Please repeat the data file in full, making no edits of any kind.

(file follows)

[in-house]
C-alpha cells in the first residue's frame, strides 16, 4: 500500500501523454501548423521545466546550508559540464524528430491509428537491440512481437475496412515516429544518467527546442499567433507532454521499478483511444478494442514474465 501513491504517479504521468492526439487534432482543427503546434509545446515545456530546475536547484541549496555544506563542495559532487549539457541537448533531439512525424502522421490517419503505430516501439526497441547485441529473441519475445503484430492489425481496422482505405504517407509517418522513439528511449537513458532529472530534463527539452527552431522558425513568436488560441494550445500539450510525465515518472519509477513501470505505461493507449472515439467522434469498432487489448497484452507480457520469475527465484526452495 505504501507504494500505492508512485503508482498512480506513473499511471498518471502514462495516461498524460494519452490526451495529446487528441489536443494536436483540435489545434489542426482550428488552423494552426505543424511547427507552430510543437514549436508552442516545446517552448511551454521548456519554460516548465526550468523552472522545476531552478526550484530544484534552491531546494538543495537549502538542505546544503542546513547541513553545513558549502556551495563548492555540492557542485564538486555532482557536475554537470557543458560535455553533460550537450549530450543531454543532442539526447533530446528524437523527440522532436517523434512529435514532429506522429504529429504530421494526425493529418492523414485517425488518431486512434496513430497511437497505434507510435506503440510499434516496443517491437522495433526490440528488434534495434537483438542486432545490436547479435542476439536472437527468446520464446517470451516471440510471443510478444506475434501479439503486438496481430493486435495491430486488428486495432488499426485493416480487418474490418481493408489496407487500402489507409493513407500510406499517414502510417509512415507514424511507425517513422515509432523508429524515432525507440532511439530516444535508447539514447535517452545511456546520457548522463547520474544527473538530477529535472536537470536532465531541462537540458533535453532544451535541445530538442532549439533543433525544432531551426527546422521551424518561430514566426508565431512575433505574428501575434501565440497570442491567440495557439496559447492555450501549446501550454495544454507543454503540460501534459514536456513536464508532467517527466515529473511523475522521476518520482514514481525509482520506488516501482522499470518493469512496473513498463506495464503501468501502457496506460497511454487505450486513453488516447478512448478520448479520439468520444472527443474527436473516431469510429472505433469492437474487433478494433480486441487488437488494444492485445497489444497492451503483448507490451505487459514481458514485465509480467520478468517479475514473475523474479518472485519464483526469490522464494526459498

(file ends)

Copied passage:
[in-house]
C-alpha cells in the first residue's frame, strides 16, 4: 500500500501523454501548423521545466546550508559540464524528430491509428537491440512481437475496412515516429544518467527546442499567433507532454521499478483511444478494442514474465 501513491504517479504521468492526439487534432482543427503546434509545446515545456530546475536547484541549496555544506563542495559532487549539457541537448533531439512525424502522421490517419503505430516501439526497441547485441529473441519475445503484430492489425481496422482505405504517407509517418522513439528511449537513458532529472530534463527539452527552431522558425513568436488560441494550445500539450510525465515518472519509477513501470505505461493507449472515439467522434469498432487489448497484452507480457520469475527465484526452495 505504501507504494500505492508512485503508482498512480506513473499511471498518471502514462495516461498524460494519452490526451495529446487528441489536443494536436483540435489545434489542426482550428488552423494552426505543424511547427507552430510543437514549436508552442516545446517552448511551454521548456519554460516548465526550468523552472522545476531552478526550484530544484534552491531546494538543495537549502538542505546544503542546513547541513553545513558549502556551495563548492555540492557542485564538486555532482557536475554537470557543458560535455553533460550537450549530450543531454543532442539526447533530446528524437523527440522532436517523434512529435514532429506522429504529429504530421494526425493529418492523414485517425488518431486512434496513430497511437497505434507510435506503440510499434516496443517491437522495433526490440528488434534495434537483438542486432545490436547479435542476439536472437527468446520464446517470451516471440510471443510478444506475434501479439503486438496481430493486435495491430486488428486495432488499426485493416480487418474490418481493408489496407487500402489507409493513407500510406499517414502510417509512415507514424511507425517513422515509432523508429524515432525507440532511439530516444535508447539514447535517452545511456546520457548522463547520474544527473538530477529535472536537470536532465531541462537540458533535453532544451535541445530538442532549439533543433525544432531551426527546422521551424518561430514566426508565431512575433505574428501575434501565440497570442491567440495557439496559447492555450501549446501550454495544454507543454503540460501534459514536456513536464508532467517527466515529473511523475522521476518520482514514481525509482520506488516501482522499470518493469512496473513498463506495464503501468501502457496506460497511454487505450486513453488516447478512448478520448479520439468520444472527443474527436473516431469510429472505433469492437474487433478494433480486441487488437488494444492485445497489444497492451503483448507490451505487459514481458514485465509480467520478468517479475514473475523474479518472485519464483526469490522464494526459498